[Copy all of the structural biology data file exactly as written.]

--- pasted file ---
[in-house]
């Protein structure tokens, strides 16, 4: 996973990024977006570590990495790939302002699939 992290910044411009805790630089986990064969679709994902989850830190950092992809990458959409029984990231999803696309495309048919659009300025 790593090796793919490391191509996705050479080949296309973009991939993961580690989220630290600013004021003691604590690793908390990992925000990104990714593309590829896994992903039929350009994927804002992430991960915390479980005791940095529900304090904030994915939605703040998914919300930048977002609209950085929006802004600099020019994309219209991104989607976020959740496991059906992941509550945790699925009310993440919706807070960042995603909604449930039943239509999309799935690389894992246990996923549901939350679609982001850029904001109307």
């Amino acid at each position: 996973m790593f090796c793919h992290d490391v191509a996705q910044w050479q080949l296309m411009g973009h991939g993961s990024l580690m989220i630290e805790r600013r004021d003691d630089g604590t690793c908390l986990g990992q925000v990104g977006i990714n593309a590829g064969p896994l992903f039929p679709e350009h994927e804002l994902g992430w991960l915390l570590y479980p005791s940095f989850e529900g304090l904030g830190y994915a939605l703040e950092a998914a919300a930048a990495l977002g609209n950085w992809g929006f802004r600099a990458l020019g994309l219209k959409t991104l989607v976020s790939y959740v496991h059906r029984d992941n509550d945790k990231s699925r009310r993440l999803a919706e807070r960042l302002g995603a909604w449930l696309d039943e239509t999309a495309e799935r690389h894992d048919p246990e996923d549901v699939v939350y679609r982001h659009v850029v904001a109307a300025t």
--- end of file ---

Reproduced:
[in-house]
């Protein structure tokens, strides 16, 4: 996973990024977006570590990495790939302002699939 992290910044411009805790630089986990064969679709994902989850830190950092992809990458959409029984990231999803696309495309048919659009300025 790593090796793919490391191509996705050479080949296309973009991939993961580690989220630290600013004021003691604590690793908390990992925000990104990714593309590829896994992903039929350009994927804002992430991960915390479980005791940095529900304090904030994915939605703040998914919300930048977002609209950085929006802004600099020019994309219209991104989607976020959740496991059906992941509550945790699925009310993440919706807070960042995603909604449930039943239509999309799935690389894992246990996923549901939350679609982001850029904001109307």
């Amino acid at each position: 996973m790593f090796c793919h992290d490391v191509a996705q910044w050479q080949l296309m411009g973009h991939g993961s990024l580690m989220i630290e805790r600013r004021d003691d630089g604590t690793c908390l986990g990992q925000v990104g977006i990714n593309a590829g064969p896994l992903f039929p679709e350009h994927e804002l994902g992430w991960l915390l570590y479980p005791s940095f989850e529900g304090l904030g830190y994915a939605l703040e950092a998914a919300a930048a990495l977002g609209n950085w992809g929006f802004r600099a990458l020019g994309l219209k959409t991104l989607v976020s790939y959740v496991h059906r029984d992941n509550d945790k990231s699925r009310r993440l999803a919706e807070r960042l302002g995603a909604w449930l696309d039943e239509t999309a495309e799935r690389h894992d048919p246990e996923d549901v699939v939350y679609r982001h659009v850029v904001a109307a300025t």